All or Nothing Game from Georgia Lottery

Feb. 28, 2014 – The Georgia Lottery on Friday announced that they would release a new draw game, All or Nothing, Sunday, March 2.  All or Nothing has already proven very popular with players in Texas, Iowa and Minnesota.

The Georgia Lottery said in a press release Friday that their version of All or Nothing would cost $2 per ticket, and four drawings each day will give players the opportunity to win as much as $250,000 – the game’s top prize.

All or Nothing has become instantly popular in other states  because of its unique play style.  As the name of the game suggests, players can win for matching all of their numbers or none of them.

For each play, players choose 12 numbers out of 24, and 24 numbers are drawn in each drawing.  This means that players have a fair chance of matching some of their numbers to any of the 24 winning numbers.

There are 1o ways to win a prize playing All or Nothing, but, as Georgia Lottery President and CEO Debbie D. Alford said: “To match or not to match?  That is the question.”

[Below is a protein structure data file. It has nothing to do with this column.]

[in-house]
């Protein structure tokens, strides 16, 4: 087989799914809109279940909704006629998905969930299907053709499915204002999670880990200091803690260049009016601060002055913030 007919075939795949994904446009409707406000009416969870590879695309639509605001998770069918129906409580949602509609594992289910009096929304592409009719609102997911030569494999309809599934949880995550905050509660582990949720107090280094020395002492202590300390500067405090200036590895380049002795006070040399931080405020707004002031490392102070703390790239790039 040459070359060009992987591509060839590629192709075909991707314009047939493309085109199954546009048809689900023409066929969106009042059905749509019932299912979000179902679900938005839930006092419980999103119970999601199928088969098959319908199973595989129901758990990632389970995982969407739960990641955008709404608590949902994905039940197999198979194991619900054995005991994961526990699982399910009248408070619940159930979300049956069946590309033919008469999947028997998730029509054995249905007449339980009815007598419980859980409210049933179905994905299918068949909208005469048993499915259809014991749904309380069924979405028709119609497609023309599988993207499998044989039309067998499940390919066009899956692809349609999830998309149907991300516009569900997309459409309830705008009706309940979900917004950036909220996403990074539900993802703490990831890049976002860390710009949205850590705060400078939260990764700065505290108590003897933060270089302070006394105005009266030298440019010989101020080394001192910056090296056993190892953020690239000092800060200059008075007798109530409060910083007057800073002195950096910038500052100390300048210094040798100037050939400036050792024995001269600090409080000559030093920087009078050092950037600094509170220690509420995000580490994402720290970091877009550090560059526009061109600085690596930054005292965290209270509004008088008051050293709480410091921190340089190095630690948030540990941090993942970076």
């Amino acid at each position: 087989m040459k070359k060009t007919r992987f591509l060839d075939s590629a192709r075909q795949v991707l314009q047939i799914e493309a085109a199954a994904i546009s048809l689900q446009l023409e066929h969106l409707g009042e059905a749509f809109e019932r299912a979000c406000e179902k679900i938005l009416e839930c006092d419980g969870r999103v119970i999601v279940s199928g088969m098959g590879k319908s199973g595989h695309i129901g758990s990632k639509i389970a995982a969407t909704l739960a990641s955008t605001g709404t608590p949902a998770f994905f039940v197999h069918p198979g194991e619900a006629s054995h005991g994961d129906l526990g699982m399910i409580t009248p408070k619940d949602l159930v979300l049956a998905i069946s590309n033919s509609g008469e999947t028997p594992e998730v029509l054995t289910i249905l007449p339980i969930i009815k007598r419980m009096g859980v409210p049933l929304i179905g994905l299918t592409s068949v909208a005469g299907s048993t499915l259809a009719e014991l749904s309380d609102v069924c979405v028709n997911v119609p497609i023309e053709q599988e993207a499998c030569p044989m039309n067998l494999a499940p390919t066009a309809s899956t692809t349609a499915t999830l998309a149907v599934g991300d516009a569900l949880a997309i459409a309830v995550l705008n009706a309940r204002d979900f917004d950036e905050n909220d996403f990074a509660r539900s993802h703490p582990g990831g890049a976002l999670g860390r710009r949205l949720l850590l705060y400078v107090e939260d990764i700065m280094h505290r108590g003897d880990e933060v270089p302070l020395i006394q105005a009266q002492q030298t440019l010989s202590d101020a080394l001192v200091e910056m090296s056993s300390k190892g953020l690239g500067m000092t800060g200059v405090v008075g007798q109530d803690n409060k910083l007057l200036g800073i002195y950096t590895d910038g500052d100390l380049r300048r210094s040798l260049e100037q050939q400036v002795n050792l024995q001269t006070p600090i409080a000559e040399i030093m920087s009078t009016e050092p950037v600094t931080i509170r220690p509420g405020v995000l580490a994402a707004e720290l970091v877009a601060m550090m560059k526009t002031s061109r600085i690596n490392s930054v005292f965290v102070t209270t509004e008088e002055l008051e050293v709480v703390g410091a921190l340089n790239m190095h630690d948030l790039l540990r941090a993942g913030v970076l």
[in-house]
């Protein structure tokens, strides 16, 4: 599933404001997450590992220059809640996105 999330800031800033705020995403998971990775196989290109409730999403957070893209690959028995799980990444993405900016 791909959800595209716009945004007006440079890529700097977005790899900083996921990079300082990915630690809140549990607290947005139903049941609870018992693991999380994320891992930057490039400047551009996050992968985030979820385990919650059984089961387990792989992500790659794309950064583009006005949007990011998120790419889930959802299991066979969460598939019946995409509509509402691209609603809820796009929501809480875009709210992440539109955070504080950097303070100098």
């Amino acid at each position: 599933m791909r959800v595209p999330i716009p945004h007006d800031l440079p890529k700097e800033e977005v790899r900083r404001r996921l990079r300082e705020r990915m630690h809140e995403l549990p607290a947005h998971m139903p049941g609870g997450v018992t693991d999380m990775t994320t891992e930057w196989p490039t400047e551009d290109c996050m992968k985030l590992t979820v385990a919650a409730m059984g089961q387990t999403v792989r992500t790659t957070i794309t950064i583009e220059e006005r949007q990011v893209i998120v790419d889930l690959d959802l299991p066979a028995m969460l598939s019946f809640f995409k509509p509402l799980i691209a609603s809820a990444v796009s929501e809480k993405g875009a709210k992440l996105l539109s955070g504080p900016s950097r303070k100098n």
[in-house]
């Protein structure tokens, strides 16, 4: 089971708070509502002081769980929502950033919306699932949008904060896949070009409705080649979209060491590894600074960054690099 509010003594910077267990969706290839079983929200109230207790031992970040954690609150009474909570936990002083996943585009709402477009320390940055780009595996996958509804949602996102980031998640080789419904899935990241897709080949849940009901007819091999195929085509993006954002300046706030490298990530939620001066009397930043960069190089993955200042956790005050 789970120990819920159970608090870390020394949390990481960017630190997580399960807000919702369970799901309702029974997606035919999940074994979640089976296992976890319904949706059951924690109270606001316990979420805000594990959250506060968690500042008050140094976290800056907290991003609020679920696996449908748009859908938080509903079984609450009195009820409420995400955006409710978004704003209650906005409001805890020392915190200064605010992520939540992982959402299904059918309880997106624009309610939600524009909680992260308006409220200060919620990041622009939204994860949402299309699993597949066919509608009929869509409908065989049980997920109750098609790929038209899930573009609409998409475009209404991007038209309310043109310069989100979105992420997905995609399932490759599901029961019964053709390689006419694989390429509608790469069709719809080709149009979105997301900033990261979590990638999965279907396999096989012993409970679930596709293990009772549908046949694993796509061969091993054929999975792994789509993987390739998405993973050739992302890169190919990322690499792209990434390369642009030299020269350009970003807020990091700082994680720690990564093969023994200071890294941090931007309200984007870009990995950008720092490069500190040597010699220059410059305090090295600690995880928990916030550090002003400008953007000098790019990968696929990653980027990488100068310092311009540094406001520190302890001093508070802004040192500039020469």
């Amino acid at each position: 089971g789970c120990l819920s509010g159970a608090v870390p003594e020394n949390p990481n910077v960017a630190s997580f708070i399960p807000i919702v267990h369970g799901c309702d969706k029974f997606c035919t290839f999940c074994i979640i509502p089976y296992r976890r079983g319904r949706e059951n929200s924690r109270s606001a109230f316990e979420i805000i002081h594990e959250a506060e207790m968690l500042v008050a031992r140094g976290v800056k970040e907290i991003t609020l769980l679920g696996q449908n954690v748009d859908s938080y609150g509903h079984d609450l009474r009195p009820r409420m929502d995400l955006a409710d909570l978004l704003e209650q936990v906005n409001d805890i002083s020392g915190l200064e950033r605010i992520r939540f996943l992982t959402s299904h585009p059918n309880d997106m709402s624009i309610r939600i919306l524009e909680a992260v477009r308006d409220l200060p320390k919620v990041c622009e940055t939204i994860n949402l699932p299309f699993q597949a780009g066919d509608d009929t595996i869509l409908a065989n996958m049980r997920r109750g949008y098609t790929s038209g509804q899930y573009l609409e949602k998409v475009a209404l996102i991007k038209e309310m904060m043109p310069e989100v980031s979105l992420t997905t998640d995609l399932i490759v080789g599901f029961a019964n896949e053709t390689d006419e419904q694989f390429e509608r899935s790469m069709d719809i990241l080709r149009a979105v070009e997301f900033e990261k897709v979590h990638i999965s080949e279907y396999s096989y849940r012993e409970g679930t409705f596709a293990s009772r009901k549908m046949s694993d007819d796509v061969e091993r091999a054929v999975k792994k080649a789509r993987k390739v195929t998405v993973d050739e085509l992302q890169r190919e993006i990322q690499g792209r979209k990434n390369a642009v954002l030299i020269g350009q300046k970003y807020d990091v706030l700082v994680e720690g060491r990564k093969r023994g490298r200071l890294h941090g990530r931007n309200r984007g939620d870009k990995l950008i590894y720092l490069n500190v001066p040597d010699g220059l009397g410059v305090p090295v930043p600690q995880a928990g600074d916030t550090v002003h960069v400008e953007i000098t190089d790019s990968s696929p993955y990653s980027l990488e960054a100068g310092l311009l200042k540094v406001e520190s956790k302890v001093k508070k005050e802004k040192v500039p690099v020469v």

“Players are sure to enjoy this new twist,” Alford added.

While full details for the game have not yet been released, it is likely to feature a prize structure similar to that in Iowa and Minnesota.

To win the top prize, players need to match all 12 of their numbers with 12 winning numbers, or they must have no numbers match any of the winning numbers – all, or nothing.

Players will likely also win prizes ranging from $2 to $500 for matching eight, nine, 10 or 11 numbers.  On the “Nothing” side of the prize chart, players will likely win smaller prizes for matching just one, two , three or four numbers.

Though the full prize chart has not been released, the Lottery has said that the overall odds of the game will be 1 in 4.5.

There will be four All or Nothing drawings each day.  The drawings will be held at 10 a.m., 2 p.m., 6 p.m. and 10 p.m.

Powered By DT Author Box

Written by Matt Isaacs

Matt is the Editorial Manager for the LotteryHUB News Team. Matt graduated from Rutgers University’s School of Journalism and Media Studies in May 2013

Comments

comments